Luke tells us that the response to Jesus’ healing of the man stricken with palsy in connection with his saying that the man’s sins were forgiven was paradoxical. The scribes and Pharisees claimed that they “saw strange things today!” (Luke 5:26) The Greek word for strange things is paradoxos (G3861), from which we get our word paradox. The question is then, ‘what was the paradox that Jesus laid before the Pharisees and the doctors of the Law that they found so difficult to embrace? The healing, itself, astonished everyone—both the people and the leaders. Nevertheless, the power or authority behind the healing is what left the leaders of the people speechless and without a comfortable explanation. In fact, Mark tells us that these leaders had never seen their beliefs carried out in this fashion (Mark 2:12). Read the rest of this entry »
Tag Archives: Jesus is God
Have you ever wondered what God is like? We see him portrayed exactly as he is in the face and life of Jesus (Hebrews 1:3). Jesus is the exact representation on earth of what God is in heaven. You see, no one had ever seen God (John 1:18), so no one knew what he was like. If Jesus is God through whom all things were created, and he came into this world, lived among us, but we never recognized who he actually is, then it is pretty safe to conclude that no one really knows God without knowing Jesus. Read the rest of this entry »
Some time ago, I remember seeing an animated version of Christians involved in ministry at their local church. It portrayed the ministries of three adults involved in children’s ministry. The first two appeared to be nothing more than babysitting. The children seemed to be very active and the two adults seemed a bit annoyed but bearing with it all, while the bubble above their heads showed what they really wanted to do. One saw himself involved in the choir, and the other saw herself helping the aged. The animation showed they truly wanted to help, but they really wanted to be doing something else. The third adult looked like he was really enjoying the children. He was sitting on the floor with them laughing and the bubble above his head was an exact replica of what he was already doing. In other words, he was content in his ministry and wouldn’t prefer doing anything else, no matter what that might be! Read the rest of this entry »
John 1:14 and following simply doesn’t make sense if Jesus is a mere man. Why would it be of any importance to say: the Word (Jesus) became flesh, unless the Word is other than human to begin with? For him to be an angel doesn’t fit for several reasons. First, the angels are created beings and John 1:3 reminds us that absolutely nothing came to exist that does exist without being created through the Word. Secondly, the writer of Hebrews insists that God never told an angel: “You are my Son—Today, I have begotten you!” God simply does not refer to angels in this manner (Hebrews 1:5). So what does John 1:14 mean? If we are speaking about God, and if God is not a complex unity, what do the terms God and the Word, or Father and Son mean when the text doesn’t seem to differentiate when it comes to who God is? Read the rest of this entry »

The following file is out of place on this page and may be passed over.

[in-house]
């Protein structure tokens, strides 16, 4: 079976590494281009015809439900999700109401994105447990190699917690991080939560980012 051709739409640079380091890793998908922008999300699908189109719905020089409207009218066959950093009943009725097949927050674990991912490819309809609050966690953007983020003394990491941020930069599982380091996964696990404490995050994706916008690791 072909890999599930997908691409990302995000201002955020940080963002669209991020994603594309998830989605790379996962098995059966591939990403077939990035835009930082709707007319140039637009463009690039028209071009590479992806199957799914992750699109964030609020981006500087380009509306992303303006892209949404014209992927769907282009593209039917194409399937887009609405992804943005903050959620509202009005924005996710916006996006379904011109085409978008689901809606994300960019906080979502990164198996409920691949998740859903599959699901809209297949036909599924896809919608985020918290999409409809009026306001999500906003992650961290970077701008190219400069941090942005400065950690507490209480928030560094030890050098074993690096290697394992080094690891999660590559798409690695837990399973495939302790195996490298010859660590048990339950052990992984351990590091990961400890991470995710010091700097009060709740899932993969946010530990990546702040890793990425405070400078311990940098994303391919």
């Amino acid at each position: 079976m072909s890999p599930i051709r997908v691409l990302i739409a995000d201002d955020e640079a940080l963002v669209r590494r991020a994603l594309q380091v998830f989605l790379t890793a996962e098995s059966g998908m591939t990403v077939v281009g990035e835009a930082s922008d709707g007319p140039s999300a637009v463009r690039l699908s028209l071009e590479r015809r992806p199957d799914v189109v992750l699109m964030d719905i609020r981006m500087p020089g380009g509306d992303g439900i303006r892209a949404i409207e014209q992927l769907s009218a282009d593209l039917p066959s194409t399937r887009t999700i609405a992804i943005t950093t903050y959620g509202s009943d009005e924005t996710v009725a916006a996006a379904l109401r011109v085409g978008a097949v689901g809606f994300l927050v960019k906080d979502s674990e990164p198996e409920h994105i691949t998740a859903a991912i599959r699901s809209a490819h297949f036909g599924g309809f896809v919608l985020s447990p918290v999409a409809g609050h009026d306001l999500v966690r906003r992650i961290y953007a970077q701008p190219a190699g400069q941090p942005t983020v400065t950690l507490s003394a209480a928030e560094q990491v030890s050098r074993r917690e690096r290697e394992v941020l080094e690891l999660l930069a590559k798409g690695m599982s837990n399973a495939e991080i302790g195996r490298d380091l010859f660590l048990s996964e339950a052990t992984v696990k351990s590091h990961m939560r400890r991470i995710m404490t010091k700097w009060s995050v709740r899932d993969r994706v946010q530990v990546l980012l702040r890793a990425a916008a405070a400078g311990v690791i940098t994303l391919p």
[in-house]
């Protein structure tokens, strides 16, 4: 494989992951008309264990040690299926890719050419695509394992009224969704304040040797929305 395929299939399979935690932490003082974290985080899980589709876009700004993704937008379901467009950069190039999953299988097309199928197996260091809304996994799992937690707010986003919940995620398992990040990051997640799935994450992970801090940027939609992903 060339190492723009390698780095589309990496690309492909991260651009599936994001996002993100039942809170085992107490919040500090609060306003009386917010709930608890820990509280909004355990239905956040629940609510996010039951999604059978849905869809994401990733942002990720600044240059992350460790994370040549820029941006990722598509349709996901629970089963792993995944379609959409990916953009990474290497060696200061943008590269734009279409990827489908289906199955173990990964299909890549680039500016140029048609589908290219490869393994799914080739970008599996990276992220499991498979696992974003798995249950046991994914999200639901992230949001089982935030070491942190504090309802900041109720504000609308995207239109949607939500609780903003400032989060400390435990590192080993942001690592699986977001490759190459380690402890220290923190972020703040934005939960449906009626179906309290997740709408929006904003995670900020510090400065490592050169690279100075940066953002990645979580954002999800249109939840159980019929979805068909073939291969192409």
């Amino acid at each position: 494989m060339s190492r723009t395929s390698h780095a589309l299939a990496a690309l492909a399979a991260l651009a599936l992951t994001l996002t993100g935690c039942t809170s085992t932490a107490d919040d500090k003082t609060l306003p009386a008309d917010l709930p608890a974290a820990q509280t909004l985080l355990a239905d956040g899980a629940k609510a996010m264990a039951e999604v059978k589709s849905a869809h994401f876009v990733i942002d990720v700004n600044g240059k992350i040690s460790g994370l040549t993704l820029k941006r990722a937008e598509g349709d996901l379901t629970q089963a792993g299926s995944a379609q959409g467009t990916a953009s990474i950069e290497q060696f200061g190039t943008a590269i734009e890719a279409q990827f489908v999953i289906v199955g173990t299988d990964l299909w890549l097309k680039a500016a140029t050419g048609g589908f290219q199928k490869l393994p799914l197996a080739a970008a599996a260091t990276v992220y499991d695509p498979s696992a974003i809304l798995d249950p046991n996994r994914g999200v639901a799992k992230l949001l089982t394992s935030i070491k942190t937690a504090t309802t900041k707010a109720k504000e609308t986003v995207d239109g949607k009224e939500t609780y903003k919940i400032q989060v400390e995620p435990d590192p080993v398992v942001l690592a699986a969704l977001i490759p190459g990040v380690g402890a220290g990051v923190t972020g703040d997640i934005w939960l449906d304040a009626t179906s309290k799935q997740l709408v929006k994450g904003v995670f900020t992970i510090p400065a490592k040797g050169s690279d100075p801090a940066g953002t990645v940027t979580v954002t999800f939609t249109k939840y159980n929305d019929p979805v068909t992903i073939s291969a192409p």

I think one of the most powerful portions of Scripture that is used by some folks in an effort to prove that Jesus is not God is found in 1Corinthians 15. Here we are told that the Father had placed all things under the authority of Jesus. Jesus reigns as the Messiah until all things are brought into subjection to the Father, as all things were in the beginning, before the rebellion of Adam. Once Jesus does this, the Scripture claims, “…then the Son himself also will be subjected to the One who subjected all things to him, so that God may be all in all” (1Corinthians 15:28). So, what about this one-liner? Is there enough of a foundation here to support a teaching that Jesus is not God? Can God be subject to God? Read the rest of this entry »
Probably John 1:1 is the most controversial verse in the Bible. I grew up Roman Catholic and never doubted that Jesus was God. When I grew up and entered the military, I found several people who not only didn’t believe Jesus was God, but didn’t care. And, it didn’t stop there. Later, I would be visited by people who appeared very sincere in their beliefs, but they believed Jesus was either a mere man chosen by God or that Jesus was a god, but not the God. I have several blogs on the theology of the first chapter of John, but, for now, I just want to talk about what is on my heart as it pertains to this idea. Read the rest of this entry »
Some of today’s modern critics like to point out that Mark’s Gospel portrays Jesus as afraid and depressed just before he died. They draw this from Jesus saying in Mark 15:34, “My God, my God, why have you forsaken me?” Such folks on the discussion boards draw upon this argument to conclude that Jesus couldn’t be God if he was afraid to die. Yet, they don’t realize how subjective their interpretation is. While Jesus did, indeed, say this why would we conclude that Jesus is depressed or afraid? Isn’t it because we merely project this idea upon those words?